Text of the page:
15.8.09

I'm a Birth Advocate... not a Midwife Advocate

There was recently an interesting discussion on a mailing list to which I subscribe. It was, as so many conversations are, an offshoot of a previous thread. When retitled, its new name became "Is birth for everyone?"

The original author went on to elaborate her position. I'd like to quote most of a paragraph: "Nearly every basically healthy, normal woman can give birth entirely on her own. The most serious handicap most of us face is our mental state. After that are general health concerns like adequate nutrition, sanitation, and serious disease or malformations."

She further makes a statement which with anthropological researchers such as Wenda Trevathan would take issue.

"Birthing on our own is normal. 'Assisted' birth is a choice."

Another respondent rephrased that statement as "People don't NEED doctors/midwives for birth... they want them."

This also then began a good discussion on the fact that true choice must be truly informed to be any sort of real choice. Further, it was pointed out that it is very difficult to know how many women are truly benefitted by having an assisted birth, and since that knowledge is missing, it can be hard for mothers to make an informed choice. One of the theoretical, somewhat rhetorical questions then posed struck a chord with me (and I apologize for the pun) - "Does a cord around the baby's neck make a midwife a hero?"

Because too often I see midwifery advocates and clients not offering up midwives as partners, who can help women to reclaim both responsibility and freedom, but instead substitutes for obstetricians. Yes, the skills of a midwife can be important in some births, in ensuring the health of the mother or the baby. Yes, the support of a midwife can make a true difference in a woman's emotional and mental state, giving her the power to continue through a difficult labor or long period of pushing. However, midwives are frequently portrayed as saviors, just as obstetricians are. How they act as saviors does differ - obstetricians often save the day with the snip of a perineum or the slice of a belly, and the "saving" they provide may be unnecessary and necessitated by their own actions earlier in the course of labor. Midwives, on the other hand, are presented as the saviors in that women hand their own power to the midwives. Rather than "I did it," the woman may, in effect, say "My midwife and I did it!" The woman may give credit to an intervention performed by the midwife that "allowed" to experience a natural or vaginal birth. Many times, motives and actions will be ascribed to the nameless, faceless Hospital Doctors, and the actions of the midwives will be contrasted with those that the woman supposes would have happened had she been in a different location, with different care providers.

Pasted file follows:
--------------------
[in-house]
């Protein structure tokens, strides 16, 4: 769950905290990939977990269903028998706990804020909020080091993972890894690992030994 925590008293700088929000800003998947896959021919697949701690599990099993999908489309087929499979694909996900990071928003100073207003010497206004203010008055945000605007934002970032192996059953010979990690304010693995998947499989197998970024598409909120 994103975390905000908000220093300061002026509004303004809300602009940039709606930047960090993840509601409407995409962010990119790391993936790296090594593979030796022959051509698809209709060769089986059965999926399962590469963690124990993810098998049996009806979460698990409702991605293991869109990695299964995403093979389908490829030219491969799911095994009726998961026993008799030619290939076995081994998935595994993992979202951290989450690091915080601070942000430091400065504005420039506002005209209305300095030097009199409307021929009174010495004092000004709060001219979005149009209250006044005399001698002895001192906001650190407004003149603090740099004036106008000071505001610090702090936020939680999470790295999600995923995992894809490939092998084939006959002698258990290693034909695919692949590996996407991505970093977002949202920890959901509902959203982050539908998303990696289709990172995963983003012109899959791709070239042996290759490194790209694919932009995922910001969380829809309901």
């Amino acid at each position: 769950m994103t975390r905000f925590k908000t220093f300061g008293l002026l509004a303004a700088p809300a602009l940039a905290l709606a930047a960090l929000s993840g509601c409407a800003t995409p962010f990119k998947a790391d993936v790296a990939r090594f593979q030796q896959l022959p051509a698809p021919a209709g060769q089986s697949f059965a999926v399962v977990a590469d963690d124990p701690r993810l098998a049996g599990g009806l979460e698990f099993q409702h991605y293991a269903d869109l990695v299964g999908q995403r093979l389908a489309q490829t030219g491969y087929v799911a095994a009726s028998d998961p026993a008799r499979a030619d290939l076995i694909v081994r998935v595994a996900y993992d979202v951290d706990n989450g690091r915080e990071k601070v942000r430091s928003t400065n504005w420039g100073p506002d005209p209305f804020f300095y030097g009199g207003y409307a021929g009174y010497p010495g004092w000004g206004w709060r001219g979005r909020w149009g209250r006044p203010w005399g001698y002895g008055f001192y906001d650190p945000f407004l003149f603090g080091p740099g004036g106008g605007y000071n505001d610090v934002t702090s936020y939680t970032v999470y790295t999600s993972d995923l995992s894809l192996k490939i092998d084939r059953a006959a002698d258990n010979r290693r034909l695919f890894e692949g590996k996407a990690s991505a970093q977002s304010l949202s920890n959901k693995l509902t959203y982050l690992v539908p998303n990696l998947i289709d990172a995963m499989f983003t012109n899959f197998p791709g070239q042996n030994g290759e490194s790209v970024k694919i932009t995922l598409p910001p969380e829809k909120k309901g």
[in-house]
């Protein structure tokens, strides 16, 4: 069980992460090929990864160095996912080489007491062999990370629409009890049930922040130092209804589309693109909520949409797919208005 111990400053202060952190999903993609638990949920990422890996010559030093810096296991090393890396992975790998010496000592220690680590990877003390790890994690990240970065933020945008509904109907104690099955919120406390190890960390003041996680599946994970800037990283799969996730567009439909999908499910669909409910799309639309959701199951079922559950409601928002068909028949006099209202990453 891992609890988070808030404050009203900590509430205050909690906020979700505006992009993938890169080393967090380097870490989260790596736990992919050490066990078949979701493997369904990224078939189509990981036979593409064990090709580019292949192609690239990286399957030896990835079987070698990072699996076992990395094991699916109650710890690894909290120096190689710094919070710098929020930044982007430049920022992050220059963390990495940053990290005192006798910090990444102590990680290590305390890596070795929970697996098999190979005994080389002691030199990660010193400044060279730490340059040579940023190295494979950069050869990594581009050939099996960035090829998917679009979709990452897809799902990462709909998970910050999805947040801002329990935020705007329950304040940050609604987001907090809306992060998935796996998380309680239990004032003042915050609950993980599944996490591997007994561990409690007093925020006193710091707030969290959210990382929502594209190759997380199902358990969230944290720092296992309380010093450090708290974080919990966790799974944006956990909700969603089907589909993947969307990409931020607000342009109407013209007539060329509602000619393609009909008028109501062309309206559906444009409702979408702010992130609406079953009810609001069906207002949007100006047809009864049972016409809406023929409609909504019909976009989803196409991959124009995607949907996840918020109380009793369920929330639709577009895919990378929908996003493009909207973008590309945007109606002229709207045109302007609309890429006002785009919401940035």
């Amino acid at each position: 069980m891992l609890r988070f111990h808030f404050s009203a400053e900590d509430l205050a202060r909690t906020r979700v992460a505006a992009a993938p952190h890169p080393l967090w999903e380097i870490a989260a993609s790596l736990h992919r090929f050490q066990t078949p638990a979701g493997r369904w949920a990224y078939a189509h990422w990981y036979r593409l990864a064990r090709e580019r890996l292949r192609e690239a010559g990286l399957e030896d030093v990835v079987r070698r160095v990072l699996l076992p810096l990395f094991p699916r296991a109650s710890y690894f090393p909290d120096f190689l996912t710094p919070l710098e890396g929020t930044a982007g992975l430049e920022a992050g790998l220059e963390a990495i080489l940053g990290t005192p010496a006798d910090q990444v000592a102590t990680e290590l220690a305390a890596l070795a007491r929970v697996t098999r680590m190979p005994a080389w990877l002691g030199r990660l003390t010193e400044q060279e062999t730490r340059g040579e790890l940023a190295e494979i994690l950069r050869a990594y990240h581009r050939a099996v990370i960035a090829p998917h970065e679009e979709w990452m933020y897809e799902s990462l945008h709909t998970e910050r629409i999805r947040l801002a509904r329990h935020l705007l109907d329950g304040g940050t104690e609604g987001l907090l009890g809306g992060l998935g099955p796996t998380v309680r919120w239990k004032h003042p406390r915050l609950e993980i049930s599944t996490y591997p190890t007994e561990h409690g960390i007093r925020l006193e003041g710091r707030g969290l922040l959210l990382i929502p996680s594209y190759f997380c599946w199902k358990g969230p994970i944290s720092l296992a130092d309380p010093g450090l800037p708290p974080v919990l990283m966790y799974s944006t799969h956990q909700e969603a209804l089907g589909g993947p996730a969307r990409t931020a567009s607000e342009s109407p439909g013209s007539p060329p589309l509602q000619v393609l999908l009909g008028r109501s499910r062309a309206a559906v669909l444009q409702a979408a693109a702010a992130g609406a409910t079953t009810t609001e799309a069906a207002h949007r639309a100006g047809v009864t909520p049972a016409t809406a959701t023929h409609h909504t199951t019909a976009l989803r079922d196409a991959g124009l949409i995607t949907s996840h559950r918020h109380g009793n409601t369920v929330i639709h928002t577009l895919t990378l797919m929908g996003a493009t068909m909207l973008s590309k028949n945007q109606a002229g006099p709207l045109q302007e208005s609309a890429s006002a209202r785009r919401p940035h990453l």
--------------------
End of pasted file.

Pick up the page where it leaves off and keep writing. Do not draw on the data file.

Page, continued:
Make no mistake - location of birth and choice of provider (and choice to have a provider) are fundamentally important, and no two decisions will have greater impact on a woman's eventual birth experience. However, there often remains an ascribing of actions to an external locus of control, even by the women who had their beautiful, midwife-attended homebirth. This redirection of power is a negative thing, and can only serve to stroke the ego of midwives across the country.

Unassisted birth is emphatically not for everyone. However, the premise that midwives can be heroes and saviors must, I feel, be rejected. What must be remembered by all birth advocates is that birth is ultimately about the mother and the baby, and all involved in a birth should be careful not to take the power of the mother from her.
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"A little rebellion every now and then is a good thing." - Thomas Jefferson